The victory of Hamas in the Palestinian Legislative Council elections in January 2006 triggered economic sanctions against the PA by Israel and the Quartet. However, following the Hamas takeover of the Gaza Strip in June 2007, the sanctions against the PA were terminated and replaced by severe blockade and military measures introduced by Israel, and a political and financial boycott from the members of the Quartet (the United States, the European Union, the United Nations, and Russia). Yet, in the isolated and highly aid-dependent Gaza Strip, to avert a large-scale humanitarian crisis, the international community’s involvement had to continue, despite the new governing role of Hamas. In the years that followed, the aid policies, organizations, and delivery mechanisms of the international community have proved extremely influential in shaping the socioeconomic and political reality of the Hamas-run Gaza Strip. Yet, the conduct of aid polices in a boycott environment has generated wide controversy and raised many questions about the presumed role and impact of foreign aid. In light of the spring 2011 unity deal that was reached between Fatah and Hamas in Cairo and the tremendous challenges awaiting the expected unity government that includes Hamas, it is crucial to understand and examine donor policies and their impact on the Hamas-run Gaza Strip over the last five years. Doing so should help to better grasp the challenges that lie ahead.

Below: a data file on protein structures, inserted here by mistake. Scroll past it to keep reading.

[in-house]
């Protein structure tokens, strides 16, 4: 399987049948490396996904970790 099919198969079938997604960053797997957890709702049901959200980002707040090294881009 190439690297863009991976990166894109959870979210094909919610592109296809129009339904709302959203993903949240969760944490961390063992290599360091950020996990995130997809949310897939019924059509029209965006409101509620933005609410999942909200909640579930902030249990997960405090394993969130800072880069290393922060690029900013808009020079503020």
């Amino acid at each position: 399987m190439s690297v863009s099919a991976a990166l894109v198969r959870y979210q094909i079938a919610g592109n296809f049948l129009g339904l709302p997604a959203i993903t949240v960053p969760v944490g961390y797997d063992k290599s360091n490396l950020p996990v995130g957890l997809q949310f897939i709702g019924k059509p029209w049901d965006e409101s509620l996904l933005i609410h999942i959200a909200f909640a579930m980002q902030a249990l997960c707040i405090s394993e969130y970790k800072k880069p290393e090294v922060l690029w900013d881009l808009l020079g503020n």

In this article we examine the dynamics and impact of donor assistance in the Gaza Strip after the Hamas takeover. Donor assistance is assessed by how it contributes to Palestinians’ developmental and humanitarian needs. By analyzing aid policies in the occupied Palestinian territories (oPt) and, more specifically, in the Hamas-run Gaza Strip, we shows that “conditioned” or “tied” aid can help bring stability and progress to a fragile institutional environment, or it can worsen and exacerbate the situation of aid recipients. We argue that tied/conditional aid in Gaza has compromised the putatively politically neutral role of international aid agencies. Aid in the Gaza Strip has been used to undermine the authority of the Hamas government while failing to challenge the Israeli blockade, which is illegal according to a 2011 panel of independent United Nations rights experts. Finally, we argue that aid has, to a large extent, focused on addressing humanitarian needs at the expense of other equally pressing development issues. It is important to stress that this article neither sympathizes with nor apologizes for either de facto government, in the Gaza Strip or in the West Bank.